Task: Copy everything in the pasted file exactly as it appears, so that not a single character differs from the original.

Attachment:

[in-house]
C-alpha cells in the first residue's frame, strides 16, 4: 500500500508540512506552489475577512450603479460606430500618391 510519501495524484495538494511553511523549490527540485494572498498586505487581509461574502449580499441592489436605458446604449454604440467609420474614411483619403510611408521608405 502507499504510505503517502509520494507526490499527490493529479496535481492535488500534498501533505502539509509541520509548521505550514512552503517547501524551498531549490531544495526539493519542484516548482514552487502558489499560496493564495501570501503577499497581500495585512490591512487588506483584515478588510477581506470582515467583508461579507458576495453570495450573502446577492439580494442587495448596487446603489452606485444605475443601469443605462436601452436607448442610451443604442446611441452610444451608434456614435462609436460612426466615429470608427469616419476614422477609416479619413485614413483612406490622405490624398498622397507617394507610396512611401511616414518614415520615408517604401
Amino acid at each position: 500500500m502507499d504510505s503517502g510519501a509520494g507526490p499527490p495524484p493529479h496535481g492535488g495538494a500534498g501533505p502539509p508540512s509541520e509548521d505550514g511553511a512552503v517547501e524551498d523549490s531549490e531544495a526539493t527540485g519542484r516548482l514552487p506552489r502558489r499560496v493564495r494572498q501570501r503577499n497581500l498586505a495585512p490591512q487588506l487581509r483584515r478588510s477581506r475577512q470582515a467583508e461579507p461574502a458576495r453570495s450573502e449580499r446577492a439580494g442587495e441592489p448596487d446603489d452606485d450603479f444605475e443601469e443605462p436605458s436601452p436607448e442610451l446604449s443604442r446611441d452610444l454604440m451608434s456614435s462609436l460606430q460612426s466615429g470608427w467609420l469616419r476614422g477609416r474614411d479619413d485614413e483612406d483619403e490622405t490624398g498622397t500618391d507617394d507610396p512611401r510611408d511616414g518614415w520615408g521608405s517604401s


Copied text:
[in-house]
C-alpha cells in the first residue's frame, strides 16, 4: 500500500508540512506552489475577512450603479460606430500618391 510519501495524484495538494511553511523549490527540485494572498498586505487581509461574502449580499441592489436605458446604449454604440467609420474614411483619403510611408521608405 502507499504510505503517502509520494507526490499527490493529479496535481492535488500534498501533505502539509509541520509548521505550514512552503517547501524551498531549490531544495526539493519542484516548482514552487502558489499560496493564495501570501503577499497581500495585512490591512487588506483584515478588510477581506470582515467583508461579507458576495453570495450573502446577492439580494442587495448596487446603489452606485444605475443601469443605462436601452436607448442610451443604442446611441452610444451608434456614435462609436460612426466615429470608427469616419476614422477609416479619413485614413483612406490622405490624398498622397507617394507610396512611401511616414518614415520615408517604401
Amino acid at each position: 500500500m502507499d504510505s503517502g510519501a509520494g507526490p499527490p495524484p493529479h496535481g492535488g495538494a500534498g501533505p502539509p508540512s509541520e509548521d505550514g511553511a512552503v517547501e524551498d523549490s531549490e531544495a526539493t527540485g519542484r516548482l514552487p506552489r502558489r499560496v493564495r494572498q501570501r503577499n497581500l498586505a495585512p490591512q487588506l487581509r483584515r478588510s477581506r475577512q470582515a467583508e461579507p461574502a458576495r453570495s450573502e449580499r446577492a439580494g442587495e441592489p448596487d446603489d452606485d450603479f444605475e443601469e443605462p436605458s436601452p436607448e442610451l446604449s443604442r446611441d452610444l454604440m451608434s456614435s462609436l460606430q460612426s466615429g470608427w467609420l469616419r476614422g477609416r474614411d479619413d485614413e483612406d483619403e490622405t490624398g498622397t500618391d507617394d507610396p512611401r510611408d511616414g518614415w520615408g521608405s517604401s